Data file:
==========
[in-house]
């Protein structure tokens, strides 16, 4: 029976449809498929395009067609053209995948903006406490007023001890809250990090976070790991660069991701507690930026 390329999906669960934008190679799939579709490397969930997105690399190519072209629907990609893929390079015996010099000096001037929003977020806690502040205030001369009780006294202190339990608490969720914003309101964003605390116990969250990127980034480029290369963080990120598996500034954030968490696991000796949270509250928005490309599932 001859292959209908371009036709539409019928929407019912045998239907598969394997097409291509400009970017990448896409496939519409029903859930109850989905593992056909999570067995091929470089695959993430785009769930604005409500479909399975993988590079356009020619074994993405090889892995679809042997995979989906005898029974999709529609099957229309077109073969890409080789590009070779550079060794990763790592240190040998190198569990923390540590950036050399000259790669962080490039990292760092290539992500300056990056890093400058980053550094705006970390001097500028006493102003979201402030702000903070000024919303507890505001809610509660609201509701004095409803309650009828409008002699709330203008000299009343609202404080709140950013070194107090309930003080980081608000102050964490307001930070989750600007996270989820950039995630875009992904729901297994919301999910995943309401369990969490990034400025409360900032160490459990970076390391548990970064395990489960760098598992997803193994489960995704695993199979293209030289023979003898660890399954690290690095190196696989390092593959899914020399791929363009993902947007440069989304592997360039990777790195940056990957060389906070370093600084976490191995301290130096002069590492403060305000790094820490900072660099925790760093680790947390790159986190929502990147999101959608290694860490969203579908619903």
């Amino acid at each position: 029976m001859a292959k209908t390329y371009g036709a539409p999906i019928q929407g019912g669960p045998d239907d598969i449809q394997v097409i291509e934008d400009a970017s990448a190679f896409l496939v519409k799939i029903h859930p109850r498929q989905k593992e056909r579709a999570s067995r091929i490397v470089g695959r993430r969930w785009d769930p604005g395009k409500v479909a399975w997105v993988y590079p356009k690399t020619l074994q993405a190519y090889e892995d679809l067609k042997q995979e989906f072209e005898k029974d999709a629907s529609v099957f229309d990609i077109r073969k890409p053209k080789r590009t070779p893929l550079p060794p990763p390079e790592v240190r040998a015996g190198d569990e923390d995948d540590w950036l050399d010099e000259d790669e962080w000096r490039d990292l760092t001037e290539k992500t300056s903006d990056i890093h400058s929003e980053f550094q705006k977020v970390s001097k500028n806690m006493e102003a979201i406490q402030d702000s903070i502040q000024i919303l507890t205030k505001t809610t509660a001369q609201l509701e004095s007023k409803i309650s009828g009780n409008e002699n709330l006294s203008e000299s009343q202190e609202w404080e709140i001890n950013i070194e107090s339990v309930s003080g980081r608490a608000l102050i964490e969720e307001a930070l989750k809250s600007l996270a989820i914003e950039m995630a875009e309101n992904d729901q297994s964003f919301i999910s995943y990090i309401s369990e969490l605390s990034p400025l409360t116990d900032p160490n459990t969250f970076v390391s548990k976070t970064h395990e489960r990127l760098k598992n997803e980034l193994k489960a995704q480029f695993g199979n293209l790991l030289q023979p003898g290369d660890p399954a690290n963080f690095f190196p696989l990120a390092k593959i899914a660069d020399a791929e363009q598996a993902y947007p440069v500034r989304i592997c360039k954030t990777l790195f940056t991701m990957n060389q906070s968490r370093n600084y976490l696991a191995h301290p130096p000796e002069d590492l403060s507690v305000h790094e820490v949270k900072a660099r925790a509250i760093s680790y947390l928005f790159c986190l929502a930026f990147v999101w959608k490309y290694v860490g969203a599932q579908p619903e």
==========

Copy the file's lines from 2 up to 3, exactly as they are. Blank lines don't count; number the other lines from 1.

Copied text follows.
């Protein structure tokens, strides 16, 4: 029976449809498929395009067609053209995948903006406490007023001890809250990090976070790991660069991701507690930026 390329999906669960934008190679799939579709490397969930997105690399190519072209629907990609893929390079015996010099000096001037929003977020806690502040205030001369009780006294202190339990608490969720914003309101964003605390116990969250990127980034480029290369963080990120598996500034954030968490696991000796949270509250928005490309599932 001859292959209908371009036709539409019928929407019912045998239907598969394997097409291509400009970017990448896409496939519409029903859930109850989905593992056909999570067995091929470089695959993430785009769930604005409500479909399975993988590079356009020619074994993405090889892995679809042997995979989906005898029974999709529609099957229309077109073969890409080789590009070779550079060794990763790592240190040998190198569990923390540590950036050399000259790669962080490039990292760092290539992500300056990056890093400058980053550094705006970390001097500028006493102003979201402030702000903070000024919303507890505001809610509660609201509701004095409803309650009828409008002699709330203008000299009343609202404080709140950013070194107090309930003080980081608000102050964490307001930070989750600007996270989820950039995630875009992904729901297994919301999910995943309401369990969490990034400025409360900032160490459990970076390391548990970064395990489960760098598992997803193994489960995704695993199979293209030289023979003898660890399954690290690095190196696989390092593959899914020399791929363009993902947007440069989304592997360039990777790195940056990957060389906070370093600084976490191995301290130096002069590492403060305000790094820490900072660099925790760093680790947390790159986190929502990147999101959608290694860490969203579908619903």
């Amino acid at each position: 029976m001859a292959k209908t390329y371009g036709a539409p999906i019928q929407g019912g669960p045998d239907d598969i449809q394997v097409i291509e934008d400009a970017s990448a190679f896409l496939v519409k799939i029903h859930p109850r498929q989905k593992e056909r579709a999570s067995r091929i490397v470089g695959r993430r969930w785009d769930p604005g395009k409500v479909a399975w997105v993988y590079p356009k690399t020619l074994q993405a190519y090889e892995d679809l067609k042997q995979e989906f072209e005898k029974d999709a629907s529609v099957f229309d990609i077109r073969k890409p053209k080789r590009t070779p893929l550079p060794p990763p390079e790592v240190r040998a015996g190198d569990e923390d995948d540590w950036l050399d010099e000259d790669e962080w000096r490039d990292l760092t001037e290539k992500t300056s903006d990056i890093h400058s929003e980053f550094q705006k977020v970390s001097k500028n806690m006493e102003a979201i406490q402030d702000s903070i502040q000024i919303l507890t205030k505001t809610t509660a001369q609201l509701e004095s007023k409803i309650s009828g009780n409008e002699n709330l006294s203008e000299s009343q202190e609202w404080e709140i001890n950013i070194e107090s339990v309930s003080g980081r608490a608000l102050i964490e969720e307001a930070l989750k809250s600007l996270a989820i914003e950039m995630a875009e309101n992904d729901q297994s964003f919301i999910s995943y990090i309401s369990e969490l605390s990034p400025l409360t116990d900032p160490n459990t969250f970076v390391s548990k976070t970064h395990e489960r990127l760098k598992n997803e980034l193994k489960a995704q480029f695993g199979n293209l790991l030289q023979p003898g290369d660890p399954a690290n963080f690095f190196p696989l990120a390092k593959i899914a660069d020399a791929e363009q598996a993902y947007p440069v500034r989304i592997c360039k954030t990777l790195f940056t991701m990957n060389q906070s968490r370093n600084y976490l696991a191995h301290p130096p000796e002069d590492l403060s507690v305000h790094e820490v949270k900072a660099r925790a509250i760093s680790y947390l928005f790159c986190l929502a930026f990147v999101w959608k490309y290694v860490g969203a599932q579908p619903e």